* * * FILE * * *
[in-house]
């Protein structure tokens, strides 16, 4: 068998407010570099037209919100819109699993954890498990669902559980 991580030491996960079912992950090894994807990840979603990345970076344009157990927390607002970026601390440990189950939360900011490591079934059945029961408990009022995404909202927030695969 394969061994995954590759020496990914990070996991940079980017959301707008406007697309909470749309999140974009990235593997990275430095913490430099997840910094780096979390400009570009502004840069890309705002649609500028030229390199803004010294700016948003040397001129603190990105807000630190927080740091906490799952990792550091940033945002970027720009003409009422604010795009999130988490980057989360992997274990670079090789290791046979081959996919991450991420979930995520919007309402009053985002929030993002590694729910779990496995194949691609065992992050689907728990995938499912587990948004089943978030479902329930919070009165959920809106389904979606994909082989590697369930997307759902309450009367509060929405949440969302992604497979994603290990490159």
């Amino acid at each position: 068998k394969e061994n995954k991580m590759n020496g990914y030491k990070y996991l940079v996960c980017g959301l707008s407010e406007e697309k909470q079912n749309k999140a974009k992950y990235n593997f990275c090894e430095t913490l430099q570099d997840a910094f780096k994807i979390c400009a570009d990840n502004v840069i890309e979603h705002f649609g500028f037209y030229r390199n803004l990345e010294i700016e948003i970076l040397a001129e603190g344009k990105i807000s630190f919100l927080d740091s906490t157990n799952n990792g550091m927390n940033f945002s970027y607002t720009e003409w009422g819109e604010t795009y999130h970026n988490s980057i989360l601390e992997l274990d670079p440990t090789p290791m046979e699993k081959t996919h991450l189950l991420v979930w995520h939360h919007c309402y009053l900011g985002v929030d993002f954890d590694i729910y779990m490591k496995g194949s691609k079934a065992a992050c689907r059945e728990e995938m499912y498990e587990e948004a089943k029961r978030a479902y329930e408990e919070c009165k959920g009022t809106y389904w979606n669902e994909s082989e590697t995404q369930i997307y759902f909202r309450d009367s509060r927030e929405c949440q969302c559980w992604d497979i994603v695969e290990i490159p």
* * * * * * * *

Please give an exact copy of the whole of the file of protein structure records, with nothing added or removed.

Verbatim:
[in-house]
């Protein structure tokens, strides 16, 4: 068998407010570099037209919100819109699993954890498990669902559980 991580030491996960079912992950090894994807990840979603990345970076344009157990927390607002970026601390440990189950939360900011490591079934059945029961408990009022995404909202927030695969 394969061994995954590759020496990914990070996991940079980017959301707008406007697309909470749309999140974009990235593997990275430095913490430099997840910094780096979390400009570009502004840069890309705002649609500028030229390199803004010294700016948003040397001129603190990105807000630190927080740091906490799952990792550091940033945002970027720009003409009422604010795009999130988490980057989360992997274990670079090789290791046979081959996919991450991420979930995520919007309402009053985002929030993002590694729910779990496995194949691609065992992050689907728990995938499912587990948004089943978030479902329930919070009165959920809106389904979606994909082989590697369930997307759902309450009367509060929405949440969302992604497979994603290990490159």
């Amino acid at each position: 068998k394969e061994n995954k991580m590759n020496g990914y030491k990070y996991l940079v996960c980017g959301l707008s407010e406007e697309k909470q079912n749309k999140a974009k992950y990235n593997f990275c090894e430095t913490l430099q570099d997840a910094f780096k994807i979390c400009a570009d990840n502004v840069i890309e979603h705002f649609g500028f037209y030229r390199n803004l990345e010294i700016e948003i970076l040397a001129e603190g344009k990105i807000s630190f919100l927080d740091s906490t157990n799952n990792g550091m927390n940033f945002s970027y607002t720009e003409w009422g819109e604010t795009y999130h970026n988490s980057i989360l601390e992997l274990d670079p440990t090789p290791m046979e699993k081959t996919h991450l189950l991420v979930w995520h939360h919007c309402y009053l900011g985002v929030d993002f954890d590694i729910y779990m490591k496995g194949s691609k079934a065992a992050c689907r059945e728990e995938m499912y498990e587990e948004a089943k029961r978030a479902y329930e408990e919070c009165k959920g009022t809106y389904w979606n669902e994909s082989e590697t995404q369930i997307y759902f909202r309450d009367s509060r927030e929405c949440q969302c559980w992604d497979i994603v695969e290990i490159p």